“Regardless of age or life experience, participants attributed more importance to looks than personality, character or intelligence as a predictor of achievement,” says Dr Zubcevic-Basic.
On the plus-side, Dr Zubcevic-Basic sees two hedges against the factors predisposing young women towards a poor body image. The first comes from women themselves. “Research I did in 2010 found that women who maintained close ties with their traditional cultural and ethnic background were less affected by idealised media images, even if their family had been in Australia for several generations,” she says.
The case for regulation
Dr Zubcevic-Basic believes the second hedge must come externally, through government regulation. In 2010 the federal government established a voluntary code of conduct for the media, advertising and fashion industries.
Just two teen magazines took the initiative – discussing body image issues with readers and using photographs of models that weren’t digitally altered.
She acknowledges that advertisers continue using stylised images because intense competition makes them risk-adverse. However, she believes the industry’s lukewarm response towards the voluntary code puts more onus on government.
“UK regulators have begun banning advertisements that look overly airbrushed,” she says. “Australian regulators could restrict how images can be altered, alert consumers to retouched images and encourage more use of physically and ethnically diverse models in the media.” l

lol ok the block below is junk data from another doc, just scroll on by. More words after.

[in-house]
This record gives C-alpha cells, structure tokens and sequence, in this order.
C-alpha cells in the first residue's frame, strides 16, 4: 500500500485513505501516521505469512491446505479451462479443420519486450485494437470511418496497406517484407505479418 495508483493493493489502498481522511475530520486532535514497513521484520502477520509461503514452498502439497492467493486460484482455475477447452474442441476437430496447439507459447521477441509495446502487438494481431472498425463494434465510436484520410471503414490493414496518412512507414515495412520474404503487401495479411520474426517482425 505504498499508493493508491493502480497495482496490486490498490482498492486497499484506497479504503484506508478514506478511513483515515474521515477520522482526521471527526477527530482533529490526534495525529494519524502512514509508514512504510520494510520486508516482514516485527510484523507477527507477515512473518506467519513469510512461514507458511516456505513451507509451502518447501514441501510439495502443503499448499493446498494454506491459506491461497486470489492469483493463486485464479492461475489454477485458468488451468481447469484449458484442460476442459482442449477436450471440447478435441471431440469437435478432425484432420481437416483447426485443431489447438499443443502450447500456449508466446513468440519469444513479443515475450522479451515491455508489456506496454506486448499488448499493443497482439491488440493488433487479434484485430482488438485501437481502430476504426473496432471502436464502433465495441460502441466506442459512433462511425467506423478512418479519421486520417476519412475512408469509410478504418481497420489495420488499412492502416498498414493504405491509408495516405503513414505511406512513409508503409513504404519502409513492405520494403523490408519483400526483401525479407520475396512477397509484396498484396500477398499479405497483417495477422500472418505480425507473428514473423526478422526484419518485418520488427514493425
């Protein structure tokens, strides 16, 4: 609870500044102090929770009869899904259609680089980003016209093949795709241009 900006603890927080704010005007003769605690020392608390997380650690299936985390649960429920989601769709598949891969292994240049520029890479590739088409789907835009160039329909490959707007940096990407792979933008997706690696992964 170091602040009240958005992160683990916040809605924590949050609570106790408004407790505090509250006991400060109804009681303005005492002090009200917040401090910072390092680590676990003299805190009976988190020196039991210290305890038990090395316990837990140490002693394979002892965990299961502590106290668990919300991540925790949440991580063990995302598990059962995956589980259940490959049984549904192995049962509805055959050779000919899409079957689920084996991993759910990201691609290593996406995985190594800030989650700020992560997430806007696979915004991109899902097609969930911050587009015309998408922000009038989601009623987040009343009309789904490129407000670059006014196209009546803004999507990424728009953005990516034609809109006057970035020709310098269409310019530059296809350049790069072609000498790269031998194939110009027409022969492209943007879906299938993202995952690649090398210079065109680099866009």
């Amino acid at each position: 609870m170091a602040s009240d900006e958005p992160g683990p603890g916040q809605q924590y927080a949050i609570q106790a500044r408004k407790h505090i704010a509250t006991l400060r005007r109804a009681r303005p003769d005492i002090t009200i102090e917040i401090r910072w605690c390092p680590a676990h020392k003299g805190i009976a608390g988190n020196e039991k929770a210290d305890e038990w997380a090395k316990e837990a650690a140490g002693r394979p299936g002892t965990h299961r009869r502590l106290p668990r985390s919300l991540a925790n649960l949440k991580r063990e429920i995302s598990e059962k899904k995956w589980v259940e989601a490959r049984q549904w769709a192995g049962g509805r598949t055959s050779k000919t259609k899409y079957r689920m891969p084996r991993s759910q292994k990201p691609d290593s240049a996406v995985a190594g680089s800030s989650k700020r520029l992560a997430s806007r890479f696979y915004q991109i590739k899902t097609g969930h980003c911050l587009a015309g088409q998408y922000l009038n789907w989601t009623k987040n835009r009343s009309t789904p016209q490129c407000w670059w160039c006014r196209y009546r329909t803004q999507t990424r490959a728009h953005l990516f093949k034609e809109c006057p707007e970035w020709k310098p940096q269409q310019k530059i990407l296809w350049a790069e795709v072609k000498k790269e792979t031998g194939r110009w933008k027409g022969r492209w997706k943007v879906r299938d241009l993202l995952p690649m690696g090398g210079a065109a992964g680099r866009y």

Detecting our true feelings about body image
“Every research methodology has limitations,” says Dr Nives Zubcevic-Basic. “If a participant is asked, ‘How do you feel when you look at this image?’, and they’re uncomfortable with the topic or unsure of how they feel, they may not reveal exactly what’s on their mind.”
She and her Swinburne colleagues use neuroscience technologies that bypass these roadblocks by picking up responses in milliseconds.
- Magnetoencephalography (MEG): provides direct information about evoked and spontaneous brain activity in specific locations.
- Steady State Topography (SST): developed at Swinburne by Professor Richard Silberstein and colleagues, SST records electrical brain activity while participants watch audio-visual material and/or perform a psychological task.
- Functional Magnetic Resonance Imaging (fMRI): produces activation maps showing which parts of the brain are involved in a particular mental process.
Research for the real world
Drawing on a background spanning psychology, brand management and advertising, Dr Nives Zubcevic-Basic has specialised in researching body image since 2006.
In 2011 she joined Professor Heath McDonald, Dr Julian Vieceli, Professor Richard Silberstein and Dr Joseph Ciorciari to form Swinburne’s Consumer Neuroscience Centre. The centre’s current projects include studying fanaticism in sport and the effects of individual personality differences on marketing.
The centre will also deliver a two-day consumer neuroscience course for managers and executives on 15–16 July. For details, visit the Business and Industry website.